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Jobs with Equality$

Lane Kenworthy

Print publication date: 2008

Print ISBN-13: 9780199550593

Published to Oxford Scholarship Online: September 2008

DOI: 10.1093/acprof:oso/9780199550593.001.0001

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Why Should We Care About Inequality?

Why Should We Care About Inequality?

(p.13) 2 Why Should We Care About Inequality?
Jobs with Equality

Lane Kenworthy (Contributor Webpage)

Oxford University Press

Abstract and Keywords

This chapter addresses the following questions: why should citizens and policy makers should want low inequality? Why should we object to inequality? Should we focus on equality of opportunity or equality of outcomes? Why not focus on poverty instead? Why emphasize incomes rather than wealth or material wellbeing? It argues that there is good reason to desire low inequality in and of itself — not instead of, but in addition to, high absolute incomes for those at the low end of income distribution.

Keywords:   inequality, poverty, income, wealth

For many, the aim of limiting inequality needs some justification. There are several issues here. Why should we object to inequality? Should we focus on equality of opportunity or equality of outcomes? Why not focus on poverty instead? Why emphasize incomes rather than wealth or material well‐being? Do people in fact care about inequality? I address each of these in turn.

Let me make clear at the outset that although I will frequently refer to “equality” in this book, I use this as a synonym for “low inequality.” Few if any egalitarians favor perfect equality of outcomes. Complete equality would substantially reduce work incentives, thereby violating the principle of reciprocity (all who are able to contribute do so; see Bowles and Gintis 1998; Galston 2001; Rawls 2001; White 2004a) and undermining the other aim I advocate: high employment. Imagine a society in which the social product is divided into an equal consumption allowance for each citizen. If the population were 10 million, the effective marginal tax rate on additional income would be 99.99999%, and an average earner who abandoned paid employment would reduce the value of her own consumption share by a mere 0.00001%. Plainly, the incentive to opt out of employment would be quite strong.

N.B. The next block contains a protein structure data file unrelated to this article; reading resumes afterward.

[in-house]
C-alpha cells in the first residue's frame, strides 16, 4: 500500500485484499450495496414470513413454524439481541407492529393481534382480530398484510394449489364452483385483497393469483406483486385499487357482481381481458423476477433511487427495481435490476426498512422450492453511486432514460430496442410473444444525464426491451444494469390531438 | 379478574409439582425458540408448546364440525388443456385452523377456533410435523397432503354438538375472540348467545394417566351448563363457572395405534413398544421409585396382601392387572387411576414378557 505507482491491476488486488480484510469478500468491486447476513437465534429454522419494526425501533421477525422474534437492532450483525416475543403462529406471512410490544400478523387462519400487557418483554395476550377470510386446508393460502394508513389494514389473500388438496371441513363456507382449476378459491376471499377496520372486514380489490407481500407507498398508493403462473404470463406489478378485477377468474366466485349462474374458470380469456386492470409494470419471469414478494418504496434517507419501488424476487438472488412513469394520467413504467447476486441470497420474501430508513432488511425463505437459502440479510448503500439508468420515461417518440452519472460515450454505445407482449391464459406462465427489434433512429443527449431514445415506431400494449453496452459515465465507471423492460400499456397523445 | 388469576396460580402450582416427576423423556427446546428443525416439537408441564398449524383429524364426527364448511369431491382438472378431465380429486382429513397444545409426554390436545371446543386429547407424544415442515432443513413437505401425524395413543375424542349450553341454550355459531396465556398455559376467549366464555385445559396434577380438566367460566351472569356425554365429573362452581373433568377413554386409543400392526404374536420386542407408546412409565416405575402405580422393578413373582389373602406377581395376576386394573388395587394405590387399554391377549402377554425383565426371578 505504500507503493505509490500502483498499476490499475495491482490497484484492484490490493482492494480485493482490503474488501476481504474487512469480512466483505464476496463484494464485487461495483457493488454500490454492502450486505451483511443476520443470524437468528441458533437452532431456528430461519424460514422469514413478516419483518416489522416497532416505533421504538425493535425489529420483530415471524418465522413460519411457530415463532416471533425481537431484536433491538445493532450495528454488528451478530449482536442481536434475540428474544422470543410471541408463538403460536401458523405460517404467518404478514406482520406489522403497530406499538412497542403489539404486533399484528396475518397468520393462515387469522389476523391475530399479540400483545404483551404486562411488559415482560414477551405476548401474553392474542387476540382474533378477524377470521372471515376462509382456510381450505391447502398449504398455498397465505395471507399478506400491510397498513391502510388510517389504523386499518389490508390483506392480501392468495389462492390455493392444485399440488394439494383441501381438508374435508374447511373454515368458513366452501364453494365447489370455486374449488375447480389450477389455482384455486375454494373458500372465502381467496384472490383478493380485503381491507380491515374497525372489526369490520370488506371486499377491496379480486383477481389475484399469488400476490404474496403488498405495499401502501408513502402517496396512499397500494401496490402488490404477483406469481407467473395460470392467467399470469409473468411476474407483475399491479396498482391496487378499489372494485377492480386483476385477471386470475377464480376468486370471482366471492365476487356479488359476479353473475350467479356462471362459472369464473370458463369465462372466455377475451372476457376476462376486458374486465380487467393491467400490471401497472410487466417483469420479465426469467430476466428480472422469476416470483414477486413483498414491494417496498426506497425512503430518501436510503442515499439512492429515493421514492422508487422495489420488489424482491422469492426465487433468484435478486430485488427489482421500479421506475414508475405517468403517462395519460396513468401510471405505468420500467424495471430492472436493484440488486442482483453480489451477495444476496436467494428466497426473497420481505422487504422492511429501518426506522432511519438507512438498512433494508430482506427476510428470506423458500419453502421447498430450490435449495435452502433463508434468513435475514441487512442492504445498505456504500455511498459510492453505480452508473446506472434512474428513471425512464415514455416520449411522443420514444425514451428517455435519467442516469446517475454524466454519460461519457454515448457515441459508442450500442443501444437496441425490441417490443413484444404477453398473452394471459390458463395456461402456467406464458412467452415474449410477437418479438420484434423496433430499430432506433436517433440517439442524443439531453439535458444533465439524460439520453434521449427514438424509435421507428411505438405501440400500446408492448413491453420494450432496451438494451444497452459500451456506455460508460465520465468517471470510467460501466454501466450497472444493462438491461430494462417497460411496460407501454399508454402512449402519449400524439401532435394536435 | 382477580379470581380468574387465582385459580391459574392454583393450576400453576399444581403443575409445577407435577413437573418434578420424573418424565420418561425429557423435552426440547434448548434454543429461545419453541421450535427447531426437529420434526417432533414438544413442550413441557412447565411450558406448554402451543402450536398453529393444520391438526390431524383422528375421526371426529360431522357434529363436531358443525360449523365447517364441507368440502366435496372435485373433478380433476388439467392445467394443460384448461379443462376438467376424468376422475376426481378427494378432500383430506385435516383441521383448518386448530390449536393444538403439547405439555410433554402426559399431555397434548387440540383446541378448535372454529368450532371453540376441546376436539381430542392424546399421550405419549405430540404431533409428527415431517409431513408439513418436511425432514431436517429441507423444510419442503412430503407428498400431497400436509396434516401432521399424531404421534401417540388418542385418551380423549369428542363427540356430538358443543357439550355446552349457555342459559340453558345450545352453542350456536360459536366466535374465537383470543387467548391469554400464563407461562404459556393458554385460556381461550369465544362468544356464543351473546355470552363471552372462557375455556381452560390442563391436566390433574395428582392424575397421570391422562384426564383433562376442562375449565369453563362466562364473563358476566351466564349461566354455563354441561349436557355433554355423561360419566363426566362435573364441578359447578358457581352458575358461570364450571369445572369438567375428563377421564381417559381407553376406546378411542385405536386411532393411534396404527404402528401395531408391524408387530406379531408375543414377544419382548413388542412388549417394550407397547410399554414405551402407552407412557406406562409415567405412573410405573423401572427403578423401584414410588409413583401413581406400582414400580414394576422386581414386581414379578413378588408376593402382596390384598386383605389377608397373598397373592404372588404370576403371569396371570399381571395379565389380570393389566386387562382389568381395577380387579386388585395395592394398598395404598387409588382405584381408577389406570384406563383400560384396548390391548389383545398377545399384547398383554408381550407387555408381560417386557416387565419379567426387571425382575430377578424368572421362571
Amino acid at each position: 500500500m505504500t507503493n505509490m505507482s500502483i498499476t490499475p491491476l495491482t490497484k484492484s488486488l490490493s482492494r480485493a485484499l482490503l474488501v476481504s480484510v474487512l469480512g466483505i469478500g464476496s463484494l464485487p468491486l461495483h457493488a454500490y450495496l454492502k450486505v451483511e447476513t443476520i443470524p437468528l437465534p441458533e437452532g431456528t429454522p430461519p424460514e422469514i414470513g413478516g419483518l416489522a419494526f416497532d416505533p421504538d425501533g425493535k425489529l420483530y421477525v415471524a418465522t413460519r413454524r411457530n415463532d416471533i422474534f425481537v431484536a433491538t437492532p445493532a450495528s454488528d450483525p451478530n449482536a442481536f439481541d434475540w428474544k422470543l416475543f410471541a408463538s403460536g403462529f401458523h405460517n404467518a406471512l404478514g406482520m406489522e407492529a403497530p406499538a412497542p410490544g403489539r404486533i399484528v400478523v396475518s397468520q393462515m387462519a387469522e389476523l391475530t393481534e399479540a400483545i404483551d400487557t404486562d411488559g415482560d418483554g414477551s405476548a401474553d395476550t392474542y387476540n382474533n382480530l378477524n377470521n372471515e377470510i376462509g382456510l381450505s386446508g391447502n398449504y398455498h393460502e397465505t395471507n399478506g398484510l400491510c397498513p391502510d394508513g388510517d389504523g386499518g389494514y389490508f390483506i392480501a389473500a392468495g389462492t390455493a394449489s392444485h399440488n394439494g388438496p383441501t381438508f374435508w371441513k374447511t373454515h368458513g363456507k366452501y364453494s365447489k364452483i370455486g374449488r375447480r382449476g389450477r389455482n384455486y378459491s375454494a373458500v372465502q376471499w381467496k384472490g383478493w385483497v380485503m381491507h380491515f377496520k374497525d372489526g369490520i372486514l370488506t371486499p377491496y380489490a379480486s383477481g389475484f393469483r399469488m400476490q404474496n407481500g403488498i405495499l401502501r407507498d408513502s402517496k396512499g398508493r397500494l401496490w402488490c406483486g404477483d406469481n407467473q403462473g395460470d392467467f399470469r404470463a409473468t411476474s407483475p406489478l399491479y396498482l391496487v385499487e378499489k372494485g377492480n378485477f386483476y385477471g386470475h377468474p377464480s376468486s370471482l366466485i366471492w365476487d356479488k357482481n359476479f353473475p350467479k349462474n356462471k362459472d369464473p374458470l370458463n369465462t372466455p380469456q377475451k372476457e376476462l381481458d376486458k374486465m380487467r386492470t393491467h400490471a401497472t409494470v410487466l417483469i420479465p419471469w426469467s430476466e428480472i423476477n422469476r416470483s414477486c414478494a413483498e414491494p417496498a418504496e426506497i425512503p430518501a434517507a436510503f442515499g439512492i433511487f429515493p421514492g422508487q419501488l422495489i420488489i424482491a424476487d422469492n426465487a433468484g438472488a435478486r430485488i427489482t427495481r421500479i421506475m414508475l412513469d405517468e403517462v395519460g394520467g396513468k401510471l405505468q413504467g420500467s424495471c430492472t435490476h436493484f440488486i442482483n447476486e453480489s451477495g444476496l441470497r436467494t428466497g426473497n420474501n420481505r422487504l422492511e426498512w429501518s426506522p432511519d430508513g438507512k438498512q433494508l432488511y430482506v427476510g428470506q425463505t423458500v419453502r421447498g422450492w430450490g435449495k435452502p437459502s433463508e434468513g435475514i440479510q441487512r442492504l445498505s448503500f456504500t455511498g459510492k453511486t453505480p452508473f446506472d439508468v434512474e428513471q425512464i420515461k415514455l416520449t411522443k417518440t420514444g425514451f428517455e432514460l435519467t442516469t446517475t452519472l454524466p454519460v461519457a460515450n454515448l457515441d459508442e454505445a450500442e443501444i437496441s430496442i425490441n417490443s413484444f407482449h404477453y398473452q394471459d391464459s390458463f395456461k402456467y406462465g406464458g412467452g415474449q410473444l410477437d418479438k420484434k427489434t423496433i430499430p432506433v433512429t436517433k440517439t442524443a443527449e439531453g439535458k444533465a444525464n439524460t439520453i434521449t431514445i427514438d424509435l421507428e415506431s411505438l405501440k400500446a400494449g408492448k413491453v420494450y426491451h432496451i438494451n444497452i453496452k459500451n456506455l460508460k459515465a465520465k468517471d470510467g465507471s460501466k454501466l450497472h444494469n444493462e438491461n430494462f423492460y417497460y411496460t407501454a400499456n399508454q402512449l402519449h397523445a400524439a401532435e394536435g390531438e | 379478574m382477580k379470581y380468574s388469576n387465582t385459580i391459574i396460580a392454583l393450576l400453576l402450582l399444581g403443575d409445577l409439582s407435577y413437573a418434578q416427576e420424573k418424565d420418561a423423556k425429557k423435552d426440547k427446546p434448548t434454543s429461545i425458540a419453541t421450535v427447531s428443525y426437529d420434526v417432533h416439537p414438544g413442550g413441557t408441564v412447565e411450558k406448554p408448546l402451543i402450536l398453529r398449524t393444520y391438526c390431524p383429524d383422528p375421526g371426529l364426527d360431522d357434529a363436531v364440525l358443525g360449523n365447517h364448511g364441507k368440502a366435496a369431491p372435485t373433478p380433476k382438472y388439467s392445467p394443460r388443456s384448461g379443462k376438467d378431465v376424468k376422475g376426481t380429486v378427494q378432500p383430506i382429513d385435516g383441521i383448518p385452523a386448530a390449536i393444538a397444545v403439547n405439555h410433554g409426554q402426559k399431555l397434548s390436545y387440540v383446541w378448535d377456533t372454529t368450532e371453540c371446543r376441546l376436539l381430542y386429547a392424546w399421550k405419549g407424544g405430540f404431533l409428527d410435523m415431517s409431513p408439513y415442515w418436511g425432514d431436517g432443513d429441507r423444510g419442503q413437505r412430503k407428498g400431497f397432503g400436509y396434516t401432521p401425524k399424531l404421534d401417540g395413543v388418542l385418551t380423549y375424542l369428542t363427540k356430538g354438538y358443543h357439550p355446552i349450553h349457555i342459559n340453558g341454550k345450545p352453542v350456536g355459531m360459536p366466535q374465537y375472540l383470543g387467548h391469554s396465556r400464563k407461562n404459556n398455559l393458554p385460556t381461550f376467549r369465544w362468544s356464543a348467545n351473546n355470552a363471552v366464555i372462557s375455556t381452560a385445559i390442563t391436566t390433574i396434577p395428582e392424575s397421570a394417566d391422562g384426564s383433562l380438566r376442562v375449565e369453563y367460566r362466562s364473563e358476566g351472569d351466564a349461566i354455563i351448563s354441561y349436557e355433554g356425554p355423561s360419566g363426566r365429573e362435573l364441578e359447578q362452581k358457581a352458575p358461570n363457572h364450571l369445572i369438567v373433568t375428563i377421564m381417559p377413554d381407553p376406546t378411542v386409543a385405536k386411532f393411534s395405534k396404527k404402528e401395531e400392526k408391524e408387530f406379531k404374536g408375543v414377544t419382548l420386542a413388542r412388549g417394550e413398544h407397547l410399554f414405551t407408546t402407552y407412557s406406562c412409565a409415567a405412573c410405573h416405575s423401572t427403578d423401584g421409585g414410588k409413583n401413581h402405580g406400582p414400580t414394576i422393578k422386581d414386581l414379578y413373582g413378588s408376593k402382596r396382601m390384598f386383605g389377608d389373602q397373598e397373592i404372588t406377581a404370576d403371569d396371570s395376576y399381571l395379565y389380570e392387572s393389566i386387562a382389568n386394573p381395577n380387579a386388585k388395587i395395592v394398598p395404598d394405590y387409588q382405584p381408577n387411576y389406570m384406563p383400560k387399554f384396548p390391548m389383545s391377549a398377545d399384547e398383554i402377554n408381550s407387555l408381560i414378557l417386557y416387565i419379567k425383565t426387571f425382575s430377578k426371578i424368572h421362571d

Objections to inequality tend to focus on considerations of fairness and on ways in which inequality may adversely affect other desirable outcomes.


One reason to favor societal institutions and policies that reduce inequality has to do with the importance of luck in determining earnings and incomes (Rawls 1971; Jencks et al. 1972; Dworkin 1985; Roemer 1998; Miller 2003: ch. 4; Miller 2005). Much of what determines people's earnings and income—intelligence, creativity, physical and social skills, motivation, persistence, confidence, (p.14) connections, inherited wealth, discrimination—is a product of genetics, parents' assets and traits, and the quality of one's childhood neighborhood and schools. With few exceptions, these things are not chosen; they are a matter of luck. A nontrivial portion of earnings inequality and income inequality is therefore undeserved.

Consequences of Inequality